I only met Edgar Cato once and spent but one day sailing with him, back in the summer of 2007, but he made a large impression on me. It helped, of course, that the boat we sailed on was Dorade, the famous 52-foot yawl that Olin Stephens first made his reputation with way back in 1929.

But it wasn't just the boat. Cato himself was the nicest, most unassuming extremely rich guy I ever spent time on a boat with, a true gentleman in every sense of the word. It hardly came as a surprise, given his age (86), but I was truly saddened when I learned yesterday that he died last week (on June 21) at his home in South Carolina.

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DOWNWIND ADVANTAGE: The New Nose in Action

A-sail tacked to bowsprit

The bride and I spent a night and a day aboard Lunacy this past weekend, sans offspring, and (thankfully) sans mishaps. The wind Sunday, after the fog finally lifted, was light, but steady, so I was anxious to try flying our asymmetric cruising spinnaker from the new bowsprit. Previously, we'd always flown this sail with the tack held to the forestay with an ATN Tacker (essentially a plastic collar that fits around a furled headsail). With the tack four feet forward of the bow at the end of the sprit, we had a distinct advantage sailing deep angles downwind.

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VARIOUS MISHAPS: First Sail of the Season

Lunacy at Maine Yacht Center June 2011

After several delays the crew at Maine Yacht Center finally splashed Lunacy last Thursday. I then spent much of Friday and Saturday getting her ready to sail. Of course, I was very curious to see how she looks afloat with her new nose and was struck by how the angle of the deck's sheer line and that of the sprit seem a bit incongruent. When the boat was out of the water the sheer and sprit seemed to run on a single line, with the former flowing smoothly into the latter.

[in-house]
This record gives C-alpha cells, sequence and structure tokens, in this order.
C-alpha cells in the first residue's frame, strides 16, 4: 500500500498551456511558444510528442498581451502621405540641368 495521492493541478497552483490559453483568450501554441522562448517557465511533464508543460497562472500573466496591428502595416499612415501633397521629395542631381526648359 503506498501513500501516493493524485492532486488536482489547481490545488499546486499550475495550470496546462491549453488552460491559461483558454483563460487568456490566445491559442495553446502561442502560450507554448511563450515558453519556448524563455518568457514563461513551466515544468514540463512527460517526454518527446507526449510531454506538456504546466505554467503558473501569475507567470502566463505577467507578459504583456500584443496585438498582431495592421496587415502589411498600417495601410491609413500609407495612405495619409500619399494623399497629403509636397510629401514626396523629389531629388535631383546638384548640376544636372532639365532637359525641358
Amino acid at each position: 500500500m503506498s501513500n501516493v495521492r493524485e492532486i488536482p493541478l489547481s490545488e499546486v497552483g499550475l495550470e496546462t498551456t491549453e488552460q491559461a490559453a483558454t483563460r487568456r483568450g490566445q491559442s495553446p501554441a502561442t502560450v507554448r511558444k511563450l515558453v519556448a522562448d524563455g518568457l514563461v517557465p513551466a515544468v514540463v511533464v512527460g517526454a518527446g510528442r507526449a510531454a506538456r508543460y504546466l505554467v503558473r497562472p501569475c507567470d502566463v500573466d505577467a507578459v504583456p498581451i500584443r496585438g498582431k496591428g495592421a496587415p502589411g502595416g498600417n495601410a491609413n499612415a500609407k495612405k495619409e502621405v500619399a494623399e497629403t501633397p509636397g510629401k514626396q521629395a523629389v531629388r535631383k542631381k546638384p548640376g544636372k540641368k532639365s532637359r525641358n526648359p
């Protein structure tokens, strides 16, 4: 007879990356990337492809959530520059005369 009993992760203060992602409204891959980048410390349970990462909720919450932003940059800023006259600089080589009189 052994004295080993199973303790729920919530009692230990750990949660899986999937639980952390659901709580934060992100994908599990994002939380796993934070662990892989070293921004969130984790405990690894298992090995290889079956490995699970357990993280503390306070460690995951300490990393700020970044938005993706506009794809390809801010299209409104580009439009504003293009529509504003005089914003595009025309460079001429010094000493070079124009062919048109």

A minor aesthetic quibble, to be sure. On the whole I was pleased. I was also anxious to go sailing, which was accomplished Sunday, with all the family in tow.

In retrospect I can only laugh at all that went wrong:

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Subcategories

  • Boats & Gear

    Evaluations of both new and older sailboats (primarily cruising sailboats) and of boat gear.

  • The Lunacy Report

    Updates on what’s going on aboard my own sailboat Lunacy: breakdowns, maintenance jobs, upgrades, cruises and passages undertaken, etc.

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    Updates on what’s going on in the sport of sailing generally (most usually, but not always, relating to cruising under sail) and in the sailing industry, plus news nuggets and personal views on all manner of nautical subjects.

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    Longer articles by me that treat sailing and the sea in a more literary manner, short reviews of nautical books I think readers might enjoy reading, plus occasional excerpts from nautical books that I’d like to share with readers.

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    Tips and diatribes regarding boathandling, sailhandling, seamanship, navigation, and other realms of nautical expertise.